@Sanjib: That is why electronics design has been known as a costly investment...
I must admit that the ever-increasing complexity is starting to worry me -- how do younger engineers learn all of this stuff? There wa smuch less to learn when I was at university -- the other stuff evolved over the last 35 years (LOL)
@Max: I agree with your list and yes we would need all of those for a fairly complex boards to more & more complex boards. That is why electronics design has been known as a costly investment (software tools as you mentioned + the lab instruments + certification cost) and those tools don't come for free (for commercial use). Hence depending on the complexity of the design involved, we could sacrifice some of those as appropriate...compromising somewhere else - more bench testing, debugging and possible reiterations. :)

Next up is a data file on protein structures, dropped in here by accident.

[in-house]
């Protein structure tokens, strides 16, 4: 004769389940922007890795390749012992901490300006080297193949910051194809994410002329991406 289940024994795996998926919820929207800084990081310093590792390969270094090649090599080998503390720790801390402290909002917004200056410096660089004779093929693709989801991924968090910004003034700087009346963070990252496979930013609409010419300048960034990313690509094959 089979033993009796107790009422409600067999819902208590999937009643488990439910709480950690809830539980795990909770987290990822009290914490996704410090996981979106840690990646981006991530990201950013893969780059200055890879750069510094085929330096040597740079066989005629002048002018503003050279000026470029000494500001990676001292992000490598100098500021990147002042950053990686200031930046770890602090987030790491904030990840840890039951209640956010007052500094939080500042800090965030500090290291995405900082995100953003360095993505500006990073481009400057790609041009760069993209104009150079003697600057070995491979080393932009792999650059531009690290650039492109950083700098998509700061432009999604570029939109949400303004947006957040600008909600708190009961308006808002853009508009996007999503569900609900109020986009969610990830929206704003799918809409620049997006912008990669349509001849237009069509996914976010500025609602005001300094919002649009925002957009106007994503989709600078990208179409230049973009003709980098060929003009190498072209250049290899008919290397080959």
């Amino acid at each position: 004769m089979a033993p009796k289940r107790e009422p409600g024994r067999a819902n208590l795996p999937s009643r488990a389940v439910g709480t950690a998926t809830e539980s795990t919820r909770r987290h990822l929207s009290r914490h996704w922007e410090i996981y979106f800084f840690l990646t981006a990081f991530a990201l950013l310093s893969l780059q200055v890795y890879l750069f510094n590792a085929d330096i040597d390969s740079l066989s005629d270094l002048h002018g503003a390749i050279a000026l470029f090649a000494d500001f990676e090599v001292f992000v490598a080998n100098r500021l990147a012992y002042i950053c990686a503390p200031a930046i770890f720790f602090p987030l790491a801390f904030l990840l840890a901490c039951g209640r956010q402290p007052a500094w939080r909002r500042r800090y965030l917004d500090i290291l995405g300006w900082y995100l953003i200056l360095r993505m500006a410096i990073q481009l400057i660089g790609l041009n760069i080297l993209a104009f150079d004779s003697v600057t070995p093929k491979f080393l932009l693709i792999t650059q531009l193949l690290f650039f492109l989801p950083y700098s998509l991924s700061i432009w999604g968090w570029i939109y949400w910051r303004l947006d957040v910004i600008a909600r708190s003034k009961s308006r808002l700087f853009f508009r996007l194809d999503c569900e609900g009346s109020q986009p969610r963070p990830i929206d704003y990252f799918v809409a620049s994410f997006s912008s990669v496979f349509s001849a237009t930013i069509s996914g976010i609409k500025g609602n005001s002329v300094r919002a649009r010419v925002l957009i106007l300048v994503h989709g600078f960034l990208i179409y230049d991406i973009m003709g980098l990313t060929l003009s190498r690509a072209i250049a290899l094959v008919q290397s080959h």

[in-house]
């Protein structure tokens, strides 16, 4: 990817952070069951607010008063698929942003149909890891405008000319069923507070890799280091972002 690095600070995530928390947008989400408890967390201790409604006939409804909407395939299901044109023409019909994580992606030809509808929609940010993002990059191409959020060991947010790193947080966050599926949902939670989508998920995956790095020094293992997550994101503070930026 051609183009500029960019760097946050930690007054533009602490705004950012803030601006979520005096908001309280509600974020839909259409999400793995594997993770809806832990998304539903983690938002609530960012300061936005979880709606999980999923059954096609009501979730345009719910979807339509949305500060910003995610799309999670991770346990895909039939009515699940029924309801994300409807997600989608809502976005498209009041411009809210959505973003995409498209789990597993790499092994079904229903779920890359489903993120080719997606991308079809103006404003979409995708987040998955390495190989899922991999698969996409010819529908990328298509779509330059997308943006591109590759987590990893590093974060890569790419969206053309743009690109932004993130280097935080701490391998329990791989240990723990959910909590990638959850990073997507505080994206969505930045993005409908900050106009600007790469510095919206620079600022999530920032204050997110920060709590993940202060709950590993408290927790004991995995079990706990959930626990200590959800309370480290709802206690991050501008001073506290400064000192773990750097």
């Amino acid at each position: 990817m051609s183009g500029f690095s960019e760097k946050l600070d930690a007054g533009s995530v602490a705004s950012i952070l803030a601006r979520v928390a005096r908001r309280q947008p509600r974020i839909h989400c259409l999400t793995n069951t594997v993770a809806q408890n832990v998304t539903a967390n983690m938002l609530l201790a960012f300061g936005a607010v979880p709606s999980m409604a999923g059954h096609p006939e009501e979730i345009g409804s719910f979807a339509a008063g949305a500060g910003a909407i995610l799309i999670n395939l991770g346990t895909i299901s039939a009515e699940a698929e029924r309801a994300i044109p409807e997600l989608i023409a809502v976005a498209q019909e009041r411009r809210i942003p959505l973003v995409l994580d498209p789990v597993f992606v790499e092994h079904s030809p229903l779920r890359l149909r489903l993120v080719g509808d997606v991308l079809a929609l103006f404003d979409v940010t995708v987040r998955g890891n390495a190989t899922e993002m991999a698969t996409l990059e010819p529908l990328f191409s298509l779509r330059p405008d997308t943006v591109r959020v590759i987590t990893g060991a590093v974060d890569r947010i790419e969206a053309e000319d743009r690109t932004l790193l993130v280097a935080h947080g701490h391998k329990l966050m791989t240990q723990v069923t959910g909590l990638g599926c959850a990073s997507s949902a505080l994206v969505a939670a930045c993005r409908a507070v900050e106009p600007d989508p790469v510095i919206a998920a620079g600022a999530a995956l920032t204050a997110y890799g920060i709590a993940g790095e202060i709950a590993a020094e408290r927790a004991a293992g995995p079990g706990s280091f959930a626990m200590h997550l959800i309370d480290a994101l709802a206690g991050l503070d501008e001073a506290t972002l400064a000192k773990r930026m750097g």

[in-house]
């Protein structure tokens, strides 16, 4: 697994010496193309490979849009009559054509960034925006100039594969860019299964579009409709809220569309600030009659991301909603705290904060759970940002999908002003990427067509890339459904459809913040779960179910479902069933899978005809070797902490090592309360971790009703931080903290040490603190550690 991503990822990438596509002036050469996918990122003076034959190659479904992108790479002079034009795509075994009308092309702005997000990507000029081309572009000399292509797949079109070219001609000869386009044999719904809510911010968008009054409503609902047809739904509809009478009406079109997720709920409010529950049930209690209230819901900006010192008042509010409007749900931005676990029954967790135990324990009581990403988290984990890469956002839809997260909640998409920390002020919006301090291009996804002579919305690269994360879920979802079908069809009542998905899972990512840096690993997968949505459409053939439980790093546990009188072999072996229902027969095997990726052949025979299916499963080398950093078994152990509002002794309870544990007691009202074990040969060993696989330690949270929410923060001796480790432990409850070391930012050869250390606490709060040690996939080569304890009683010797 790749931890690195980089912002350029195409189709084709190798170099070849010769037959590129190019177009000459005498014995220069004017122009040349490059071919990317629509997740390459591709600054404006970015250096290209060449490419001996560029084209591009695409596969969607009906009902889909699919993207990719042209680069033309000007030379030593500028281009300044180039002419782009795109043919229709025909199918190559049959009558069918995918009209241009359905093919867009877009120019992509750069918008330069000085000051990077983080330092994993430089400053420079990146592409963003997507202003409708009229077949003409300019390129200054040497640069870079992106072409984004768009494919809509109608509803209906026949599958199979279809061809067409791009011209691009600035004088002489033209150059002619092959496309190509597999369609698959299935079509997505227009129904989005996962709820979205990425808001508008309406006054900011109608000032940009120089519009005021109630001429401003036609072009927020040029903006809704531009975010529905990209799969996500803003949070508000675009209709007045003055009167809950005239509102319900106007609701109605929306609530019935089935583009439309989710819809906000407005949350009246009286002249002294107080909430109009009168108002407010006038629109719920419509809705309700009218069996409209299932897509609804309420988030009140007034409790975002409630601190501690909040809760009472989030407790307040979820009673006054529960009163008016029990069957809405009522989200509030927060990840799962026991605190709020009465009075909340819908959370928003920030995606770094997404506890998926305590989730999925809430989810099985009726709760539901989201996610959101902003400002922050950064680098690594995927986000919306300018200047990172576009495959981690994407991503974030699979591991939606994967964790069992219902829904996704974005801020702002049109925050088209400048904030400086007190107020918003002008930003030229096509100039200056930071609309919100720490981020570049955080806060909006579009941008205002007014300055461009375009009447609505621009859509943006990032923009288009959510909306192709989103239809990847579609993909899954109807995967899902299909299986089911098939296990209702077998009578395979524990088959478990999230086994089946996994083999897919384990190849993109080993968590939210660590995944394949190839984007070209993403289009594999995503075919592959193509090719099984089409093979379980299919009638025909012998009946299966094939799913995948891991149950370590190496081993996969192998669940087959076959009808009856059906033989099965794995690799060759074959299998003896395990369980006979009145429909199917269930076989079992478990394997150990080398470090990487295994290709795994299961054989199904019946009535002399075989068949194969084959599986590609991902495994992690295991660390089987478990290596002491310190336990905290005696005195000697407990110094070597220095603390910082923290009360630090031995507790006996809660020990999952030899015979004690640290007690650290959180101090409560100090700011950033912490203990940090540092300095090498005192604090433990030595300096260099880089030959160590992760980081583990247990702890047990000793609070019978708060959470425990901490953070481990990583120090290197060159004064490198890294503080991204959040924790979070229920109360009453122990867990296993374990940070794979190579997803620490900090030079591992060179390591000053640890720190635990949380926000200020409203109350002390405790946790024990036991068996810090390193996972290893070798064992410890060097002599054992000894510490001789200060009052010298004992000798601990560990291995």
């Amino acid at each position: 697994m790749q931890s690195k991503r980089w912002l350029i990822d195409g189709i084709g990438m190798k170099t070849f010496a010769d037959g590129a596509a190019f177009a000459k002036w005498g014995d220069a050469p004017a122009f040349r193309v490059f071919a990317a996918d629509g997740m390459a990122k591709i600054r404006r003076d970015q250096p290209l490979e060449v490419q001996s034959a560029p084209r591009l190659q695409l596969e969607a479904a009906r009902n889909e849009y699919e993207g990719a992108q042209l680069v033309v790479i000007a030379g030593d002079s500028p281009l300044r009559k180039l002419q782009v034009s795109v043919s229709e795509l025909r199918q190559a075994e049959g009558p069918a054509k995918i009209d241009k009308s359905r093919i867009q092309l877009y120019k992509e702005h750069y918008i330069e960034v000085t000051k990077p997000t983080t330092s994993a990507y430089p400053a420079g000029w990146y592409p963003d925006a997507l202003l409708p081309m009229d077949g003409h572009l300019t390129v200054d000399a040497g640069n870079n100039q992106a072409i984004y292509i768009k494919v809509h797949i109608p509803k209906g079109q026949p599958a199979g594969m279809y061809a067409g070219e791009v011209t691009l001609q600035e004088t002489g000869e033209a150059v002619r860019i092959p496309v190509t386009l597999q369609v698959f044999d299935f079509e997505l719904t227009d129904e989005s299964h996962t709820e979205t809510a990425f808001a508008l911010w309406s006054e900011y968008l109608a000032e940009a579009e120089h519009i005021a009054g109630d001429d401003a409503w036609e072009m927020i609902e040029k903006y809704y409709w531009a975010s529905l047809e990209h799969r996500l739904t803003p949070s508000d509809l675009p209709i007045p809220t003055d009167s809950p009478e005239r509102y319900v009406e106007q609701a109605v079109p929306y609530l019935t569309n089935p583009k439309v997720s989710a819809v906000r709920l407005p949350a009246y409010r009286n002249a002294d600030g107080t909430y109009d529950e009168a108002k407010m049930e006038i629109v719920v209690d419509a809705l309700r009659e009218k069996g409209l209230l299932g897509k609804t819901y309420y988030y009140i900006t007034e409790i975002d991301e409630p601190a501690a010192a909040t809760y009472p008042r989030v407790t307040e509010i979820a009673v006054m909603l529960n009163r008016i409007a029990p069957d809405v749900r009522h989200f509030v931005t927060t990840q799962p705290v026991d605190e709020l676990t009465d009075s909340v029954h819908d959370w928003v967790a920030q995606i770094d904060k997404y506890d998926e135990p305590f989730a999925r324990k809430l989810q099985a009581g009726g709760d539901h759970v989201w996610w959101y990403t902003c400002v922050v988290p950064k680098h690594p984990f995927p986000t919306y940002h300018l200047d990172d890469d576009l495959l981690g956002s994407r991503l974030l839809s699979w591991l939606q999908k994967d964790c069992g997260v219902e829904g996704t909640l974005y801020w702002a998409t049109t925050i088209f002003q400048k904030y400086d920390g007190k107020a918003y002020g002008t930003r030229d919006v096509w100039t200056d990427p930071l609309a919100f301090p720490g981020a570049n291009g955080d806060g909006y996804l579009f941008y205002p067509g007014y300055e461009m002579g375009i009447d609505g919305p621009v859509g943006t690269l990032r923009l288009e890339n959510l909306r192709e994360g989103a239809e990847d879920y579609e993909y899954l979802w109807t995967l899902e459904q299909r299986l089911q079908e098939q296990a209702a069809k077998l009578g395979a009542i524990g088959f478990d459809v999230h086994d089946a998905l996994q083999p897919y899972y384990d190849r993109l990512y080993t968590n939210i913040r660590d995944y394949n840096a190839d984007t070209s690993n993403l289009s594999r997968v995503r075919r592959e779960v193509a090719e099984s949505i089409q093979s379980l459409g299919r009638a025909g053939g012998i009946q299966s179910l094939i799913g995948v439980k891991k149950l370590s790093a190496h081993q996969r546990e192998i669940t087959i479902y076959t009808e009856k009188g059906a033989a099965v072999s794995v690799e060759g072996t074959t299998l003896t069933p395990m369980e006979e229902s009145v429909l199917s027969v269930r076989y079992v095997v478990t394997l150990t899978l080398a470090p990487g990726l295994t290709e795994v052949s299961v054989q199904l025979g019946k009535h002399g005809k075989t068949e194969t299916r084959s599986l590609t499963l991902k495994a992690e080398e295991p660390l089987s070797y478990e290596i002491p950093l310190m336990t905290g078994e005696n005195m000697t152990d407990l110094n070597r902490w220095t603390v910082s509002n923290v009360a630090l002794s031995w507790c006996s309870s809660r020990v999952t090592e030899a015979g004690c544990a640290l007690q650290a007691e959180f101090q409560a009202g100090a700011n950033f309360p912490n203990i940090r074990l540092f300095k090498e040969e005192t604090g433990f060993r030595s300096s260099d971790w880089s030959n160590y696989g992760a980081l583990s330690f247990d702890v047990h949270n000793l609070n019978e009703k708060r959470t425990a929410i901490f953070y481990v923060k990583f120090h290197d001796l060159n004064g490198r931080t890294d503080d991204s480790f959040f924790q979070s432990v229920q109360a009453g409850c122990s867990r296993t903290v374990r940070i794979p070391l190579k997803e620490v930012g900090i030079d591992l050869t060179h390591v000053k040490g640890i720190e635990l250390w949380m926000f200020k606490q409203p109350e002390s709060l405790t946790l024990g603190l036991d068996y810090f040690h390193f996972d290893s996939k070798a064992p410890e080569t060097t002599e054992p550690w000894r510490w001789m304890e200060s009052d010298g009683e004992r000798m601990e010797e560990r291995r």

In some ways there are packages that are converging to offer an integrated solution for the hobbiest level, and hence they may not realize that each is its own package. For this you can get away without having some of the fancier things listed that are involved with microwave signal frequencies and high power dissapation. Though the further you go, then many more tools will come into play.
What are the engineering and design challenges in creating successful IoT devices? These devices are usually small, resource-constrained electronics designed to sense, collect, send, and/or interpret data. Some of the devices need to be smart enough to act upon data in real time, 24/7. Are the design challenges the same as with embedded systems, but with a little developer- and IT-skills added in? What do engineers need to know? Rick Merritt talks with two experts about the tools and best options for designing IoT devices in 2016. Specifically the guests will discuss sensors, security, and lessons from IoT deployments.